Hiring teens and college students at your restaurant? Here's what to know

Hiring teens and college students at your restaurant? Here's what to know

Jonathan Bender
By Jonathan Bender
May 10, 2024
10 min read

Finding staff for your restaurant might require you to get creative. Instead of hoping to discover that one perfect candidate, you might consider hiring several teenagers and college students in part-time roles to help fill out your front-of-house.

After decades of decline, more Gen-Z teenagers are working compared to before the pandemic, driven by the desire for financial independence, trying new things and helping families out due to inflation. With more than ⅓ of teenagers currently employed, there’s a big pool of potential bussers, dishwashers and servers waiting for the right message.

If you’re considering hiring students, you need to understand the laws that dictate how many hours a teenager can work, as well as what insurance coverage you might need to protect your business against liability. You should also rethink how you’re reaching, interviewing and training employees to account for students’ specific needs and wants.

We’ve put together a guide on how to meaningfully recruit and retain new employees who are teenagers or college students. Jump ahead for:

What should restaurant owners know about child labor laws?

Before you add teenagers to your team, it’s important you understand child labor laws, which apply to workers under the age of 18. Those laws ensure work doesn’t interfere with school and kids aren’t performing dangerous jobs or being exploited.

The Fair Labor Standards Act lays out clear guidelines for the type and number of hours a teenager can work. In addition to federal regulations, there may also be state laws, like requiring employment certificates, that determine when a teenager can legally work in your restaurant.

So, what does federal law currently say? Teenagers, who are at least 14 years old, may work up to 18 hours per school week; but they are prohibited from operating large kitchen equipment like an industrial mixer or commercial pizza oven.

Even with limits on hours and potential responsibilities, teenagers can still help your restaurant at critical moments. For example:

  • A 14- or 15-year-old is allowed to work as a cashier or dishwasher for three hours after school.
  • A 16- or 17-year-old can prep pizza dough or mix batter for cupcakes in a stand mixer for up to 8 hours on the weekend.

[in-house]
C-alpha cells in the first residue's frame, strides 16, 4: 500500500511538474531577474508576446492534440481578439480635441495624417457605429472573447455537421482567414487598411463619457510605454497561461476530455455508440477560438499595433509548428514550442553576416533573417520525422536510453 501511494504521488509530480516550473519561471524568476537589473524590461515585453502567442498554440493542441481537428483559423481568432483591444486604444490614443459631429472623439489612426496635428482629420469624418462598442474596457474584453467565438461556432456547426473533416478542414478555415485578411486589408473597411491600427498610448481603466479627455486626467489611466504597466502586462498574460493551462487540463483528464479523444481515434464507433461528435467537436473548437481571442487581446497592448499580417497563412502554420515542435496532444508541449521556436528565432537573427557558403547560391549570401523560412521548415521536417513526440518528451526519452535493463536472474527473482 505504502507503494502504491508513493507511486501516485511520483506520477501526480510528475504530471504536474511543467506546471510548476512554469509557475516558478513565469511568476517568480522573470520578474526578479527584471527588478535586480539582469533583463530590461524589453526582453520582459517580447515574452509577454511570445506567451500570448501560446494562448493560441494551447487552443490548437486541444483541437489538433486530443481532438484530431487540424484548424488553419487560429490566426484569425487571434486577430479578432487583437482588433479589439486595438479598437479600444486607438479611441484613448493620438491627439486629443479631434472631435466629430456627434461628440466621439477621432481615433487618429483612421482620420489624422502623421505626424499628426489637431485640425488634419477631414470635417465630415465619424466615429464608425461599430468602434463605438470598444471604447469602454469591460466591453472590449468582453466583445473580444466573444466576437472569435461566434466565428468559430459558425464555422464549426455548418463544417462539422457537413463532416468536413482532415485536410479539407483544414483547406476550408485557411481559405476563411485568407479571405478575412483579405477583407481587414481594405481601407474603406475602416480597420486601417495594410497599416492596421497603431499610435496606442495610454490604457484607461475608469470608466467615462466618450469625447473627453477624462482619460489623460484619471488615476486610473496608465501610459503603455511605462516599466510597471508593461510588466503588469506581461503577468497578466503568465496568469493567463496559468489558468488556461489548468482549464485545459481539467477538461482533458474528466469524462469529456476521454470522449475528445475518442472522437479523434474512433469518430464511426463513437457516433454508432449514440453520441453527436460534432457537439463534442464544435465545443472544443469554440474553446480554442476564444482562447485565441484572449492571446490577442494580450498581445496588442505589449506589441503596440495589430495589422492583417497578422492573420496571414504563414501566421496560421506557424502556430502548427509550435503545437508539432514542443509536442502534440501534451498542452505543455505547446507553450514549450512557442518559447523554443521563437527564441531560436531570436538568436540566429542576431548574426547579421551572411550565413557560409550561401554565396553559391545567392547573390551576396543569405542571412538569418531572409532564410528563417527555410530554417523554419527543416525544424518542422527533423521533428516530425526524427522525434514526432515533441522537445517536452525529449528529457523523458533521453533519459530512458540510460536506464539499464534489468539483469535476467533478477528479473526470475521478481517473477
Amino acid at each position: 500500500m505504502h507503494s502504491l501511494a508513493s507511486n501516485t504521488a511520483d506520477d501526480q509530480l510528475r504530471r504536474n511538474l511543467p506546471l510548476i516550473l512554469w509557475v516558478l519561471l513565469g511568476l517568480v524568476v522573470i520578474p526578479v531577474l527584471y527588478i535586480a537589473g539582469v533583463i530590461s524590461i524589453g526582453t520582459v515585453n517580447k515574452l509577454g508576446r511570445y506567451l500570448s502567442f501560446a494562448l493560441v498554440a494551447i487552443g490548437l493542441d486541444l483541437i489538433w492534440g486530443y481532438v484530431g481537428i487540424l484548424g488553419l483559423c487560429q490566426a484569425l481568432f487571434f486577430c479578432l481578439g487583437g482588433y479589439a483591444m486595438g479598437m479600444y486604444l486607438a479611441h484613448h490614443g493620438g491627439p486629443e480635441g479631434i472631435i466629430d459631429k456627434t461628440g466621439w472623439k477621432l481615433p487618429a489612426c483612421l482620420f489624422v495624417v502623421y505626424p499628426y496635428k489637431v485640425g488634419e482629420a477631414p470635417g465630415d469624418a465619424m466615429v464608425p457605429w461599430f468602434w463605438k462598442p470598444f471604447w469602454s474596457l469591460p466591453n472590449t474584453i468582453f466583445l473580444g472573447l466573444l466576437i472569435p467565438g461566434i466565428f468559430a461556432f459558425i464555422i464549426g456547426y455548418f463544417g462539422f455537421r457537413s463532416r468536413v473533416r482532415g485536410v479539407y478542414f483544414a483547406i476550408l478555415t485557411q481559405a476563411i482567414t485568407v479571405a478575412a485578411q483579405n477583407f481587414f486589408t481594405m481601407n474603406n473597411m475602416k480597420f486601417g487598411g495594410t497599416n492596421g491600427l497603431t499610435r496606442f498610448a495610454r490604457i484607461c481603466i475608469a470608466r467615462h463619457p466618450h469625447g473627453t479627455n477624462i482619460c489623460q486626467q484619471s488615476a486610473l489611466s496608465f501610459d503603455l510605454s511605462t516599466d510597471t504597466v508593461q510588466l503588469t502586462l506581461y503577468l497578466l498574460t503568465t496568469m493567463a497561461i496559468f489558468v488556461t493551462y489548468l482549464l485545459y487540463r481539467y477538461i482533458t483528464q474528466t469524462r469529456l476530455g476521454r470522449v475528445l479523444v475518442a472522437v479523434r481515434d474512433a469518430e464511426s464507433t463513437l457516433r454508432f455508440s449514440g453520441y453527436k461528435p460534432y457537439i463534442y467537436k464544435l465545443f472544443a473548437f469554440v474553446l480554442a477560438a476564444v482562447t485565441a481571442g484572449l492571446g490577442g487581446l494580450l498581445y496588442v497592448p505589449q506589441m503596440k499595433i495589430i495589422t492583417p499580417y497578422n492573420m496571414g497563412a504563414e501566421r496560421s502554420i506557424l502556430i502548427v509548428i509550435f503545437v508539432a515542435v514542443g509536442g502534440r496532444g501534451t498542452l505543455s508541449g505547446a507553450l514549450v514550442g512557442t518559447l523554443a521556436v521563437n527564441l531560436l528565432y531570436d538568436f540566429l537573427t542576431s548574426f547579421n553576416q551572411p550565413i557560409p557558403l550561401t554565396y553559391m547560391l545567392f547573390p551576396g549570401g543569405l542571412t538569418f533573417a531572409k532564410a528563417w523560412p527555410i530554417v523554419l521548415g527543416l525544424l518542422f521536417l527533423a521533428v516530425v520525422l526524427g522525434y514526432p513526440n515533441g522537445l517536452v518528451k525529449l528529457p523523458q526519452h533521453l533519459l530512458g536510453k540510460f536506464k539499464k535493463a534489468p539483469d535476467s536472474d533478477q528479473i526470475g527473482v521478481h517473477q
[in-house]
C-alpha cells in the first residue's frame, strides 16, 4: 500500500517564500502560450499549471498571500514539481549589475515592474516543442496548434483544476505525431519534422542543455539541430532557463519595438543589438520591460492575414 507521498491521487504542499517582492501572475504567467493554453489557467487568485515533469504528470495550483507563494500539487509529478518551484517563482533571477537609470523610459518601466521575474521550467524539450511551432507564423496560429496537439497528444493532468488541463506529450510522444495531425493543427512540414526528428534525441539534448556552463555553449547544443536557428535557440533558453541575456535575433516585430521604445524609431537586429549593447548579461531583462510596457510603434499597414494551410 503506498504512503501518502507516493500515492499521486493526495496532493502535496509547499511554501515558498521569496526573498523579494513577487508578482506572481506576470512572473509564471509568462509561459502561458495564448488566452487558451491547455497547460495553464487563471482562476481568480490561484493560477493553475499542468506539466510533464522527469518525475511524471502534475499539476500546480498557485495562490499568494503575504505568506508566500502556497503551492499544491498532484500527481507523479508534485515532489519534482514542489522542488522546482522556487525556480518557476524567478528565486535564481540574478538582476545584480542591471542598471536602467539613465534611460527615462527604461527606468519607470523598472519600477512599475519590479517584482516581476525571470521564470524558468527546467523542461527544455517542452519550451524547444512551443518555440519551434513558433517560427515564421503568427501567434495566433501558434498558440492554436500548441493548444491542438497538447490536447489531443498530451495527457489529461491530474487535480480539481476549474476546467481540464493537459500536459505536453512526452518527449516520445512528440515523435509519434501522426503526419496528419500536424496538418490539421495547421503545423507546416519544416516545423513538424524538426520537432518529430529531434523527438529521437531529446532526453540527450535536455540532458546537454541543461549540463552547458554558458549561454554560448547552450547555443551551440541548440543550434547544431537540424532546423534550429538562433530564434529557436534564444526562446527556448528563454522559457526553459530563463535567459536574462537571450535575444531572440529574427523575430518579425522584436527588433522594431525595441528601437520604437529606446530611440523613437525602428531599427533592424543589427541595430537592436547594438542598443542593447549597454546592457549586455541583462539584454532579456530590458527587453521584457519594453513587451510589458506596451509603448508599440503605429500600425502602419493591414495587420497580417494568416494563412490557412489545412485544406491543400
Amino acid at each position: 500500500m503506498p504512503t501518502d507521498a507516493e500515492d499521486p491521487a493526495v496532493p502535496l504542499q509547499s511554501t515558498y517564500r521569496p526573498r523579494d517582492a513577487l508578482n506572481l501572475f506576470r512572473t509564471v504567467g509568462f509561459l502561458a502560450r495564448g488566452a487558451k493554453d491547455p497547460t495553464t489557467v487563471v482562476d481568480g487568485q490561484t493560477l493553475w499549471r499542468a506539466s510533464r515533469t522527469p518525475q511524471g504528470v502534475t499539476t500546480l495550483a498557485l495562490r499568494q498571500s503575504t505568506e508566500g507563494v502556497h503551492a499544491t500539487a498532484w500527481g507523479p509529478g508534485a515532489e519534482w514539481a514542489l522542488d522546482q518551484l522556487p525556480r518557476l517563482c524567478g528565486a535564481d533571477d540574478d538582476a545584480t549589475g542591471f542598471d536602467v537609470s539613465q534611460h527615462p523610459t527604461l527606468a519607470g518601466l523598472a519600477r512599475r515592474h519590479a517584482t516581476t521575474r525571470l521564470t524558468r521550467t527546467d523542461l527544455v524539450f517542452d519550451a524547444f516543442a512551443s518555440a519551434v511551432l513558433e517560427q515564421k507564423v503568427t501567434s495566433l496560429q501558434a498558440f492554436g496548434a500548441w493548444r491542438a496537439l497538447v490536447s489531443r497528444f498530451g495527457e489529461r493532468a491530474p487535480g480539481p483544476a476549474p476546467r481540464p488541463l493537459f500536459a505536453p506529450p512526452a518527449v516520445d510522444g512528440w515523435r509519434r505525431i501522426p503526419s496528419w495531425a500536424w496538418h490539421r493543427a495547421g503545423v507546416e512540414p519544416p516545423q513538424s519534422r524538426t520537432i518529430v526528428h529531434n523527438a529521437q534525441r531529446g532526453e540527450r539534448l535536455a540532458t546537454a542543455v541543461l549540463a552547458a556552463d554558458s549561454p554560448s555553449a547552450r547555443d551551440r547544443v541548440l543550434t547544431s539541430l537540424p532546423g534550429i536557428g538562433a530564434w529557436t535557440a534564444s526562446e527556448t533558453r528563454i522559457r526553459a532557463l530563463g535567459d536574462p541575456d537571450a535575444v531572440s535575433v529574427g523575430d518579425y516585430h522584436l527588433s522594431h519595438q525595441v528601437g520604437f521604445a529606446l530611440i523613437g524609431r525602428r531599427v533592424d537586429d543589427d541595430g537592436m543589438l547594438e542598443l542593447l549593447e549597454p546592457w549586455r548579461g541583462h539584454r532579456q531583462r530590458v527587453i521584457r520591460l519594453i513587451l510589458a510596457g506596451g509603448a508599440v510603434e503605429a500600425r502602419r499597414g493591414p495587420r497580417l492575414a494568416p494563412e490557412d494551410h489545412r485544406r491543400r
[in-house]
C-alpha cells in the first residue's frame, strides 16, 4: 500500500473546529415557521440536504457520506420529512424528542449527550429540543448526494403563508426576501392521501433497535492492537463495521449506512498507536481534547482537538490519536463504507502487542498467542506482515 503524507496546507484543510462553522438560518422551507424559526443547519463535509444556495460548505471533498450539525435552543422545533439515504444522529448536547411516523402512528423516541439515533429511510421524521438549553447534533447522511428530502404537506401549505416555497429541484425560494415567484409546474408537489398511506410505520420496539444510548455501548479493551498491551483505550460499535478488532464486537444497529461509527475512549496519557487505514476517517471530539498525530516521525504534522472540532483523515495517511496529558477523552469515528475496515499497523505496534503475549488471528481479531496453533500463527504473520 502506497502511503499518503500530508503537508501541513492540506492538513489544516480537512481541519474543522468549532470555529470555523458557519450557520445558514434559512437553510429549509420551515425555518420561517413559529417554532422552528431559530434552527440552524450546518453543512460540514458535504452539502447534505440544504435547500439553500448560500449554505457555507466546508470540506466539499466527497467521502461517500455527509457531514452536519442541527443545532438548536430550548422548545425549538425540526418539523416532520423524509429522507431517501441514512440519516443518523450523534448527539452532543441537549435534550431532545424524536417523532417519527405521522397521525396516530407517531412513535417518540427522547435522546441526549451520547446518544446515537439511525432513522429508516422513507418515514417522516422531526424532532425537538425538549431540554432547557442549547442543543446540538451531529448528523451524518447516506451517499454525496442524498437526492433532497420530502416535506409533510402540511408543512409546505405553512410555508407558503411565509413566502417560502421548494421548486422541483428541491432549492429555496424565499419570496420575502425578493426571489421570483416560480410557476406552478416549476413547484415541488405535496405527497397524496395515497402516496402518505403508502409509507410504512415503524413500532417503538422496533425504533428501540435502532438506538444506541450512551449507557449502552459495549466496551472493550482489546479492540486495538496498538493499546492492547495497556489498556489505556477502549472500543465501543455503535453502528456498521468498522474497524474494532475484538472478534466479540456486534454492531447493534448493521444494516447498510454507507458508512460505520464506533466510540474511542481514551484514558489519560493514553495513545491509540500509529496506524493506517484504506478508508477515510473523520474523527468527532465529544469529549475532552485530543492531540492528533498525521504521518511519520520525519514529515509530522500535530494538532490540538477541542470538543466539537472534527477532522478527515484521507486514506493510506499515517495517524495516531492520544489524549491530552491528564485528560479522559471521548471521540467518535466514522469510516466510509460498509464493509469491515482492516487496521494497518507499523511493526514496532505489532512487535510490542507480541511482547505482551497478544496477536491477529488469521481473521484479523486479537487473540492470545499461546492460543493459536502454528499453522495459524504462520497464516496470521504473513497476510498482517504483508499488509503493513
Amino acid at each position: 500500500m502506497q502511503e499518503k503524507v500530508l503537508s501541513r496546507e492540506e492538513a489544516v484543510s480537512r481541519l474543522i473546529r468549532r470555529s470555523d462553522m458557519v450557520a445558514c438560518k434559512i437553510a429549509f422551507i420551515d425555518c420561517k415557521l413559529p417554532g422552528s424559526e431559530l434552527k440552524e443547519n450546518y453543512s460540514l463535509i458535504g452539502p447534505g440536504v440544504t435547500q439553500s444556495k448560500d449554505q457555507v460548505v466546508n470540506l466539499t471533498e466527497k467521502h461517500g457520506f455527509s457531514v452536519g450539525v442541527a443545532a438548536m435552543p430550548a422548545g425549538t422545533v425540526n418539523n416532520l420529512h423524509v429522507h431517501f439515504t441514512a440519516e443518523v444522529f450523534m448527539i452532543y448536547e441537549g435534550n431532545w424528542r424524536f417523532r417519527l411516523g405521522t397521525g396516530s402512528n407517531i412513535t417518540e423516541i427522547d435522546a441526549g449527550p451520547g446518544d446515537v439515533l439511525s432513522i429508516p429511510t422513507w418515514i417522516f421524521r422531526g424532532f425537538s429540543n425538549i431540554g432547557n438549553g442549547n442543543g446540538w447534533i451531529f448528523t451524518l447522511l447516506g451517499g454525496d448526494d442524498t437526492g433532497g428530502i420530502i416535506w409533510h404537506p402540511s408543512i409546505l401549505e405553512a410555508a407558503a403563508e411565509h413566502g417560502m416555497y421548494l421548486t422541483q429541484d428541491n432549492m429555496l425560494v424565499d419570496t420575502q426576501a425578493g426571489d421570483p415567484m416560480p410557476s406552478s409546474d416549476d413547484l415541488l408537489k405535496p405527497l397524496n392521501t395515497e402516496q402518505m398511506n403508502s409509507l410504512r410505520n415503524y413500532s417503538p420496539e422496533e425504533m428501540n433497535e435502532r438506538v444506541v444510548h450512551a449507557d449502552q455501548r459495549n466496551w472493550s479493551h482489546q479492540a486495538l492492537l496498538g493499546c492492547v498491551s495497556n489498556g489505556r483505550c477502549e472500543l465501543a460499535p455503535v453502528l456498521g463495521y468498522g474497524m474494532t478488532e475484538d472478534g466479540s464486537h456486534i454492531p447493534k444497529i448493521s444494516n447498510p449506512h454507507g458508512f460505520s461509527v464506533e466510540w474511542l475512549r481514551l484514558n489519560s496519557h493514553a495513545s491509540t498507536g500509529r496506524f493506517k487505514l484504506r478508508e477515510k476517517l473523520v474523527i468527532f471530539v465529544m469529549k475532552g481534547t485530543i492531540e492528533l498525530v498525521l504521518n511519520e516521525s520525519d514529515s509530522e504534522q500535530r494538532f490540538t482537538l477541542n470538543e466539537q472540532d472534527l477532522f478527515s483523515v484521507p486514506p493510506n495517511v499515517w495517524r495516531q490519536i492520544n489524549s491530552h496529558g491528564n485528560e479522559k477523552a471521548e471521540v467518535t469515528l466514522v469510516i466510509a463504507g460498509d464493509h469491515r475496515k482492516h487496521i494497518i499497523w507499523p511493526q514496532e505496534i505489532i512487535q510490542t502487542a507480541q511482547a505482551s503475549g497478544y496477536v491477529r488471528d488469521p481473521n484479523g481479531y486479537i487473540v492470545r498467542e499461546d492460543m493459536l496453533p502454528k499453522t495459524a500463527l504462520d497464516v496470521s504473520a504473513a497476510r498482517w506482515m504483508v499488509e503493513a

• A 17-year-old may even make a few deliveries during the dinner rush.

Before hiring a teenager, you may want to consult with a legal professional so you understand labor law basics in your state and gain feedback on the tasks you want them to perform.

What insurance will you need if you hire students for your restaurant?

A restaurant job might be the first job for a teenager or college student. While it’s important to hold safety training and have workers obtain a food handler’s license, you will often have new employees who have never worked in a busy kitchen environment.

Accidents (unfortunately) happen, and that’s when you need workers’ compensation insurance to protect your employees and your business. It doesn’t really matter if they are minors; workers’ comp typically doesn’t have age requirements, so young people have protections like any other employee. Workers’ compensation can help cover work-related medical expenses and lost wages while also shielding you from liability.

Whether you’re hiring a 17-year-old to run errands or a college student to deliver dinner orders with the company van, you should secure commercial auto insurance. Some states require it for business-owned vehicles. In the case of an accident, your commercial auto insurance policy can potentially cover fees related to property damage, medical bills and the cost of car repairs.

How do you go about hiring teens and college students for your restaurant?

Since you may not be the only business hoping to attract teen and college-age workers, it’s important you find unique ways to reach out and stand out when you’re looking to hire students. Here are three key areas to think about when you’re searching for new talent.

Keep outreach authentic

Utilize your networks to find new team members. Talk to your staff, friends and family to find teenagers and college students looking for employment.

Be transparent about the hours you’re looking to fill and the specific tasks of a given job. Likewise, talk openly about the kind of workers you think will fit your culture.